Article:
Dennis McKenna’s research has focused on the interdisciplinary study of Amazonian ethnopharmacology and plant hallucinogens. He has conducted extensive ethnobotanical fieldwork in the Peruvian, Colombian, and Brasilian Amazon. His doctoral research (University of British Columbia,1984) focused on the ethnopharmacology of ayahuasca and oo-koo-he, two tryptamine-based hallucinogens used by indigenous peoples in the Northwest Amazon. He is a founding board member of the Heffter Research Institute, and was a key organizer and participant in the Hoasca Project, the first biomedical investigation of ayahuasca used by the UDV, a Brazilian religious group. He is currently Assistant Professor in the Center for Spirituality and Healing at the University of Minnesota.
TITLE: Waking up the Monkeys: Plant Teachers and the Rediscovery of Nature, Dennis J. McKenna, Ph.D., Heffter Research Institute, CEO, Symbio Life Sciences
The human species is an anomaly in nature. Our brains are among the most complex objects in the known universe and because of this our brains have made us highly linguistic, immensely creative, enormously clever; but not very wise. This has created problems, for us as a species and for the planet we share. We have become alienated from Nature and regard it as something that exists only for us to exploit, rather than to nurture. We are now witnessing the consequences of this. This talk will explore how human evolution has been greatly influenced at critical historical and evolutionary crossroads by ‘plant teachers,’ psychedelic plants and fungi. These plants are trying to wake us up. Nothing less than a shift in human consciousness can save us now, and the plant teachers are the catalysts that can bring it about. It is imperative that we overcome our alienation from Nature and rediscover our proper role with the rest of life on Earth, before it’s too late.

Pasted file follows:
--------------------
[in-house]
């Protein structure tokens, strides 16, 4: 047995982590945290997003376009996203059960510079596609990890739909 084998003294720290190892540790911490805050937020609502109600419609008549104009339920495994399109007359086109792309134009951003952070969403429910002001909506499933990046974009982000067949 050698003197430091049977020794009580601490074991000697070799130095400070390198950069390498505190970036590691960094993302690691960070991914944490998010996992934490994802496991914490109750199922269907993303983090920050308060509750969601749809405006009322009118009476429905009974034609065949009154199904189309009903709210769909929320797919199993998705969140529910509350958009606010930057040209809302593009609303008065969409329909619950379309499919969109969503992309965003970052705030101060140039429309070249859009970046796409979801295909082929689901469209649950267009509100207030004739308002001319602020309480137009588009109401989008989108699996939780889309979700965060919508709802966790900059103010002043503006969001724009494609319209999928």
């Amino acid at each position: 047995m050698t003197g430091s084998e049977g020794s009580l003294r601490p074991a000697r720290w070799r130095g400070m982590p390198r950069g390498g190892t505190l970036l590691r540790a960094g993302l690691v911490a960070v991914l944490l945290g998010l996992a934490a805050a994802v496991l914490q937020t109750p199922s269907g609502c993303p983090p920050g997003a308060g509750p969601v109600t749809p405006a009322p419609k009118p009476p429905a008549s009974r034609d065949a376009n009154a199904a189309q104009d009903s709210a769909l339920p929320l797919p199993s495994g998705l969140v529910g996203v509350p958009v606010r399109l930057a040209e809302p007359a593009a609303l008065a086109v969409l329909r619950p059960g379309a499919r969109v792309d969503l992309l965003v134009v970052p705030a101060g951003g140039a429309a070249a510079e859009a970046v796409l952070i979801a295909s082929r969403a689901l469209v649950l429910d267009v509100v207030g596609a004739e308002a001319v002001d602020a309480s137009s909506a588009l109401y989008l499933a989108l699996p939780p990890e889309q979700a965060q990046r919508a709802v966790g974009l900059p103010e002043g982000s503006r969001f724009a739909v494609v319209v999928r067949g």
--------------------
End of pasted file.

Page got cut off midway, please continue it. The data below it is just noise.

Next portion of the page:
Dennis touched on this topic in a recent interview with Guardian.